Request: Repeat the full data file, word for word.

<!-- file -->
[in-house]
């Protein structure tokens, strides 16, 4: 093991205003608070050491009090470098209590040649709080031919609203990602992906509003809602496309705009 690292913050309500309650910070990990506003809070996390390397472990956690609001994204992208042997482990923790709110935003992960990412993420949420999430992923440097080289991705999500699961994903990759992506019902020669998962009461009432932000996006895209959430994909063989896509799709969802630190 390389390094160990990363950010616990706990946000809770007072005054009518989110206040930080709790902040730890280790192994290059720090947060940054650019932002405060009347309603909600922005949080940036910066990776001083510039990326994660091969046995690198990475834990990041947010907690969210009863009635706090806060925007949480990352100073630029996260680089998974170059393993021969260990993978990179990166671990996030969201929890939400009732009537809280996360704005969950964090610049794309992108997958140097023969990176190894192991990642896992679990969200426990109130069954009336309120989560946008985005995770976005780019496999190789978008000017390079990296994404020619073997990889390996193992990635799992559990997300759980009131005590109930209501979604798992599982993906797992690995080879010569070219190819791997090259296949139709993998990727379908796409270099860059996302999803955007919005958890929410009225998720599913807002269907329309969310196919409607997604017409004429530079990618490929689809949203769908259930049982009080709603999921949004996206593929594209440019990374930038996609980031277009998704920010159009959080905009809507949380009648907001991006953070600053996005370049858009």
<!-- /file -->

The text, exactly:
[in-house]
């Protein structure tokens, strides 16, 4: 093991205003608070050491009090470098209590040649709080031919609203990602992906509003809602496309705009 690292913050309500309650910070990990506003809070996390390397472990956690609001994204992208042997482990923790709110935003992960990412993420949420999430992923440097080289991705999500699961994903990759992506019902020669998962009461009432932000996006895209959430994909063989896509799709969802630190 390389390094160990990363950010616990706990946000809770007072005054009518989110206040930080709790902040730890280790192994290059720090947060940054650019932002405060009347309603909600922005949080940036910066990776001083510039990326994660091969046995690198990475834990990041947010907690969210009863009635706090806060925007949480990352100073630029996260680089998974170059393993021969260990993978990179990166671990996030969201929890939400009732009537809280996360704005969950964090610049794309992108997958140097023969990176190894192991990642896992679990969200426990109130069954009336309120989560946008985005995770976005780019496999190789978008000017390079990296994404020619073997990889390996193992990635799992559990997300759980009131005590109930209501979604798992599982993906797992690995080879010569070219190819791997090259296949139709993998990727379908796409270099860059996302999803955007919005958890929410009225998720599913807002269907329309969310196919409607997604017409004429530079990618490929689809949203769908259930049982009080709603999921949004996206593929594209440019990374930038996609980031277009998704920010159009959080905009809507949380009648907001991006953070600053996005370049858009």